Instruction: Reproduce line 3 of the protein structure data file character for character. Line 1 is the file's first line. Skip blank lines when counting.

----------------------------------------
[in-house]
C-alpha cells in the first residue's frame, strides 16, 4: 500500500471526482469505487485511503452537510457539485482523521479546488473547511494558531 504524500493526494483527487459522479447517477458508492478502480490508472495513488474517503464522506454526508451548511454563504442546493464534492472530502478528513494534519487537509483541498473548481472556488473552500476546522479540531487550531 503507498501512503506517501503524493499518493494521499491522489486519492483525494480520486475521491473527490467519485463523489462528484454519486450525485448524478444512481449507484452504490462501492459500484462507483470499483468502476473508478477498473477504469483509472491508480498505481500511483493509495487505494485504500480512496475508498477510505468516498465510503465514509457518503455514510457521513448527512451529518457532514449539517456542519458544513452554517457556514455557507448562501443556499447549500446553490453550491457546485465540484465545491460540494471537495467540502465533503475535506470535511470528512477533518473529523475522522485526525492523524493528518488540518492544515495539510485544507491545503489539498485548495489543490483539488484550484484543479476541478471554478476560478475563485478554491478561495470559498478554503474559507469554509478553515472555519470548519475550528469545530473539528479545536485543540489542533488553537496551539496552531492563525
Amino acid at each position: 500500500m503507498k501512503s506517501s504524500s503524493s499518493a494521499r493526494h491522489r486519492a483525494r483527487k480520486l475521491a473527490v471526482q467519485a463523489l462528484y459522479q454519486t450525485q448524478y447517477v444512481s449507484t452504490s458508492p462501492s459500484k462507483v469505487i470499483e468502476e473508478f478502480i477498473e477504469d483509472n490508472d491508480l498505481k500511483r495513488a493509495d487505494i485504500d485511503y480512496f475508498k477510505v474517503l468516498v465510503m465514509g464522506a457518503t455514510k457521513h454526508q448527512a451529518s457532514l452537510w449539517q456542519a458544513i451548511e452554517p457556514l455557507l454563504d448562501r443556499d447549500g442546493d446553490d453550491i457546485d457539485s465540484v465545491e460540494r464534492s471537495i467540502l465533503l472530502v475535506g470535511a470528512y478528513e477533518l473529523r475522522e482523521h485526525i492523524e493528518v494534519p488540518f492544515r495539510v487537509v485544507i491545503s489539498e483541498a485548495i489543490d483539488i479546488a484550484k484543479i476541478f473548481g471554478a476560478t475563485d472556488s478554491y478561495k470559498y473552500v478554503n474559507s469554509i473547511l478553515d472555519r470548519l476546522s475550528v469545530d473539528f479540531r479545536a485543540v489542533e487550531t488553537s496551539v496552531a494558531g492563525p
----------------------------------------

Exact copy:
Amino acid at each position: 500500500m503507498k501512503s506517501s504524500s503524493s499518493a494521499r493526494h491522489r486519492a483525494r483527487k480520486l475521491a473527490v471526482q467519485a463523489l462528484y459522479q454519486t450525485q448524478y447517477v444512481s449507484t452504490s458508492p462501492s459500484k462507483v469505487i470499483e468502476e473508478f478502480i477498473e477504469d483509472n490508472d491508480l498505481k500511483r495513488a493509495d487505494i485504500d485511503y480512496f475508498k477510505v474517503l468516498v465510503m465514509g464522506a457518503t455514510k457521513h454526508q448527512a451529518s457532514l452537510w449539517q456542519a458544513i451548511e452554517p457556514l455557507l454563504d448562501r443556499d447549500g442546493d446553490d453550491i457546485d457539485s465540484v465545491e460540494r464534492s471537495i467540502l465533503l472530502v475535506g470535511a470528512y478528513e477533518l473529523r475522522e482523521h485526525i492523524e493528518v494534519p488540518f492544515r495539510v487537509v485544507i491545503s489539498e483541498a485548495i489543490d483539488i479546488a484550484k484543479i476541478f473548481g471554478a476560478t475563485d472556488s478554491y478561495k470559498y473552500v478554503n474559507s469554509i473547511l478553515d472555519r470548519l476546522s475550528v469545530d473539528f479540531r479545536a485543540v489542533e487550531t488553537s496551539v496552531a494558531g492563525p